Teaching young people to be good guests

It’s holiday time – a wonderful time of year. Family visits, shopping, creating memories, and traditions are in full swing.  

Traditions are important because they help us to appreciate things. If Covid has given us anything good, it has taught us to appreciate what we have. While we slowly return to a normal life, we have an opportunity to teach our children to be polite and to continue traditions. They will be the ones that pass them on, hopefully. It is essential that we start introducing good behavior practices early with our young people. 

Our children are the most incredible thing we have ever done, but they are not the most significant thing the world has ever done. Our job is to teach them how to exist and excel in the world outside our front door.  

Though it may seem a bit overwhelming, here is a way to make it more enjoyable. Think of this as a game. The rules are simple, and the end goal is to be invited back. Here are the rules for your children. Partner with another mom or dad or relative (if you like) and see how each other’s children behave in your homes.

The winners fall into three categories:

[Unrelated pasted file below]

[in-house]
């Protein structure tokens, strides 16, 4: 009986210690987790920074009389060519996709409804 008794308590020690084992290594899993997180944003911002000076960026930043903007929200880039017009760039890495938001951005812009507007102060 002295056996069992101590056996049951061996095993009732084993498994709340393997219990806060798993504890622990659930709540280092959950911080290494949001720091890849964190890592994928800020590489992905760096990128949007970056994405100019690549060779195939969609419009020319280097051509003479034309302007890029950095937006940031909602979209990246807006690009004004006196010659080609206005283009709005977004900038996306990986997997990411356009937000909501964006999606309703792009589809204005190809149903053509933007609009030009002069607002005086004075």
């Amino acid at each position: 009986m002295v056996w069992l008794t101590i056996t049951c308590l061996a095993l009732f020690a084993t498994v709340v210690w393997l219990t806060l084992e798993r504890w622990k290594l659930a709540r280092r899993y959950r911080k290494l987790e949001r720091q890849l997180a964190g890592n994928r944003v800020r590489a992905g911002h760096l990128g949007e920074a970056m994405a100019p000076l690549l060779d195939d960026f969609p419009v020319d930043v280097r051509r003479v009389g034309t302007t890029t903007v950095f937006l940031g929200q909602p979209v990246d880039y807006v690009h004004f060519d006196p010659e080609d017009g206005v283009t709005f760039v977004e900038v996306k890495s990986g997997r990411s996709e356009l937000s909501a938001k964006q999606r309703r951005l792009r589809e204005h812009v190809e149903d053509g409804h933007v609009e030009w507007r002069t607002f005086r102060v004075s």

• 3rd place: This person would be invited back!
  • 2nd place: This person would be invited on an extended visit like a movie, Cedar Point (a plus one) or a family vacation (plus one) as a person you would like to spend more time with.
  • 1st place: You’re giving them the spare bedroom in the hopes that they move in because they are so nice to be around.

The rules for the "Be a Good Guest" Game:

  1. Guests always introduce themselves to the owner, owners, renters, etc., of the home.
  2. If your invitation includes dinner or equivalent, an age-appropriate gift is suggested (flowers, candle, plant, etc.) for the host or hostess.
  3. Ask if you should remove your shoes and comply.
  4. Offer to hang up your coat. 
  5. Say please and thank you with eye contact.
  6. Compliment the meal or experience.
  7. Be courteous of other guests and answer questions with more than one word. Then ask questions and work on a conversation.
  8. Use good table manners (sit straight, napkin on lap, portion control).
  9. Offer to clear your dishes.
  10. Phone call, email, or thank you note in the mail one week from the experience.    

While some may be falling out of their chairs thinking kids don’t do these things today, you should know that some kids do, and these young people receive far more opportunities and advantages outside their front doors than inside their parents' homes.  

Let the games begin!

Colleen Harding

President of The Cleveland School of Etiquette and Corporate Protocol.   I am a member St Raphael Women's Guild, Friends of the Westside Catholic Center and The Avon Oaks Women's Golf Association.

I live in Bay Village with my husband and 3 children.   

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Volume 13, Issue 24, Posted 9:51 AM, 12.21.2021